Emergency workers tend to a 74-year-old woman who suffered cardiac arrest March 15 on the beach in the 3400 block of Gulf Drive in Holmes Beach. The woman, who was found lying in the Gulf, later died at Blake Medical Center. Manatee County public safety spokesman Larry Leinhauser said the efforts of West Manatee Fire Rescue, county marine rescue and EMS were to be commended, as well as a doctor vacationing from Canada. The doctor performed CPR until emergency personnel arrived. Islander Photo: Courtesy Kathy Caserta
A 74-year-old woman died March 15 after going into full cardiac arrest in the Gulf of Mexico just off the shore in Holmes Beach.
Before Manatee County and West Manatee Fire Rescue personnel arrived, other beachgoers tended to the woman, who had been found in the Gulf in the 3400 block of Gulf Drive in Holmes Beach.
“It is believed she was in the water and went into cardiac arrest,” said Manatee County public safety spokesman Capt. Larry Leinhauser.
One volunteer rescuer, a vacationing doctor from Canada, performed CPR until emergency medical service paramedics arrived. The public safety department could not provide the name of the doctor or the deceased woman.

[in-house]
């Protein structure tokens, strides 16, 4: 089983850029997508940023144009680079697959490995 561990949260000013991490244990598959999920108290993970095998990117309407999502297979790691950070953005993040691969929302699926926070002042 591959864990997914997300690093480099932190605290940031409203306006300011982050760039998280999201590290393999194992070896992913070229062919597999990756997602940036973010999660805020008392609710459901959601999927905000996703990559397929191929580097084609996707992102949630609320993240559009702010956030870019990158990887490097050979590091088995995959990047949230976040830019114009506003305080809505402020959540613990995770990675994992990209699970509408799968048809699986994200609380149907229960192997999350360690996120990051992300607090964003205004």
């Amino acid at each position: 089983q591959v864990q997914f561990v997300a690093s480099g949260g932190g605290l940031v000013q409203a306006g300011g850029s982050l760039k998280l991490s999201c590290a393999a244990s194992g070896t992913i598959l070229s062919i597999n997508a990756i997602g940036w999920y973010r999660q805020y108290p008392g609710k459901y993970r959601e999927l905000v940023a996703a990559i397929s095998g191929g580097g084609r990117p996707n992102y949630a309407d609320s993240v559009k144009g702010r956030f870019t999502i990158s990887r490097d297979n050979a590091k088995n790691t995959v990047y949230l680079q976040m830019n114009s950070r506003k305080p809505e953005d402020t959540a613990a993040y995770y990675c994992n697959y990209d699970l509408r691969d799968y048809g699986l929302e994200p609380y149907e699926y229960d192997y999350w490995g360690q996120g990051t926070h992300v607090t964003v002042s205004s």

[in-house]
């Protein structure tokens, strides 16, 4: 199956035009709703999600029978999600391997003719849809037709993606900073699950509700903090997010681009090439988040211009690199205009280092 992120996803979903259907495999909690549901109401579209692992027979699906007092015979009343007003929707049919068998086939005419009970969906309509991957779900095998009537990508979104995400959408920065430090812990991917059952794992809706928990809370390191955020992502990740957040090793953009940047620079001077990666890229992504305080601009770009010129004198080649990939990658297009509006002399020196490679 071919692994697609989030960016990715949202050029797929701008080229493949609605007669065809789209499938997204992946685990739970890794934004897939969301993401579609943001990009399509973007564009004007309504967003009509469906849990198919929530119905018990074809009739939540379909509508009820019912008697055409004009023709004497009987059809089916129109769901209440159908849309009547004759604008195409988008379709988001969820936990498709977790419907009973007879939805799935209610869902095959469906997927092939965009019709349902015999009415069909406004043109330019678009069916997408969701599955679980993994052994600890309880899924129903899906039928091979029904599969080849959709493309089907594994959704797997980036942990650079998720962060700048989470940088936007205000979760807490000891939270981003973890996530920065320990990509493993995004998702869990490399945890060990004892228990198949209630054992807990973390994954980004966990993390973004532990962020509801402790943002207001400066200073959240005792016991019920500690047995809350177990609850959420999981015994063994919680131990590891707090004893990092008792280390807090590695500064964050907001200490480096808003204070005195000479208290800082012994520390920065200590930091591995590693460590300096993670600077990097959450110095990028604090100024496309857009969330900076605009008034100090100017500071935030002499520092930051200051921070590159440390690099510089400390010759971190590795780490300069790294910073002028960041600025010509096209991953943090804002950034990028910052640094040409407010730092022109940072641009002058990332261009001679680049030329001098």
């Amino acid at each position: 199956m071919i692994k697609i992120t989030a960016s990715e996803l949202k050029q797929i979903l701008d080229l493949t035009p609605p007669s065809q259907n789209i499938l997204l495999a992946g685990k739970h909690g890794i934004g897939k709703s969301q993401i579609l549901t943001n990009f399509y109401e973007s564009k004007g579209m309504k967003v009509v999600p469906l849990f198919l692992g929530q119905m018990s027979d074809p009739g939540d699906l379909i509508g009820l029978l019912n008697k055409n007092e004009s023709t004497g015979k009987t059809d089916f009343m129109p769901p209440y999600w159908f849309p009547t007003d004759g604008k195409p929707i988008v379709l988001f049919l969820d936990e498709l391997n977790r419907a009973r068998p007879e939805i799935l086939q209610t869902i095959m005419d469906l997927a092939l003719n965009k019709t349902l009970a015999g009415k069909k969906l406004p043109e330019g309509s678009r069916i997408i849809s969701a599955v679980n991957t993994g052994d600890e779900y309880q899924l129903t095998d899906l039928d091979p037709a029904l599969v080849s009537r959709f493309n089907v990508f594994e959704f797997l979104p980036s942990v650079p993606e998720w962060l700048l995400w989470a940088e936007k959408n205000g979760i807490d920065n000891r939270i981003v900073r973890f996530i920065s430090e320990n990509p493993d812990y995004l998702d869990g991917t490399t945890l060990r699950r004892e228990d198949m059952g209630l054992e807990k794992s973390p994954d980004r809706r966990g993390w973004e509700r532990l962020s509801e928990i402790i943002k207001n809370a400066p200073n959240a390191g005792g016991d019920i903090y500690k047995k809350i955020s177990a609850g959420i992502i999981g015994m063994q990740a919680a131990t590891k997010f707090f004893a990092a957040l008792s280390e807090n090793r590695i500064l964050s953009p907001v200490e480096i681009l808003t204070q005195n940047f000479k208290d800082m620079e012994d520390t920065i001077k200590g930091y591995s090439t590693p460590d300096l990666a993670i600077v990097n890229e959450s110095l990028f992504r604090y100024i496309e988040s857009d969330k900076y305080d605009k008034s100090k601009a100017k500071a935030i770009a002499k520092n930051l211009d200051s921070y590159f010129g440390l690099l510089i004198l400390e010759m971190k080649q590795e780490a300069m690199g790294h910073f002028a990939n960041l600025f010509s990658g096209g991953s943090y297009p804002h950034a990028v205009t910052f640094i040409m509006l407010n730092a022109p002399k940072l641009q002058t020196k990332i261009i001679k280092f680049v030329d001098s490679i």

“He was very active in the rescue efforts, performing CPR until we arrived along with marine rescue and the fire department,” Leinhauser said of the doctor. “The doctor did a terrific job trying to save this lady. Our crew was very appreciative of his efforts.”
Beachgoers also responded last summer in an incident on the beach in Anna Maria in which two people died after becoming caught in rip currents.
These types of incidents are the reason the Friends of the Island Library and WMFR are partnering to present life-saving classes at the Island Branch Library, 5701 Marina Drive.
The classes are free to attend, but pre-enrollment at the library is required.
One class took place March 19. Upcoming classes are scheduled for 10 a.m. March 25 and 10 a.m. March 29. Students will learn to use an automatic external defibrillator and how to respond when someone is choking, cannot breathe or has suffered cardiac arrest.
Friends president Beverly Neville said the classes are important because procedures have changed in recent years.
New guidelines recommend rescuers start CPR with hard and fast chest pumps rather than the old “ABC” method, which involved two breaths of air into the mouth followed by 30 chest pumps.
The old method took time and delayed the chest compressions that get blood circulating, according to the AHA.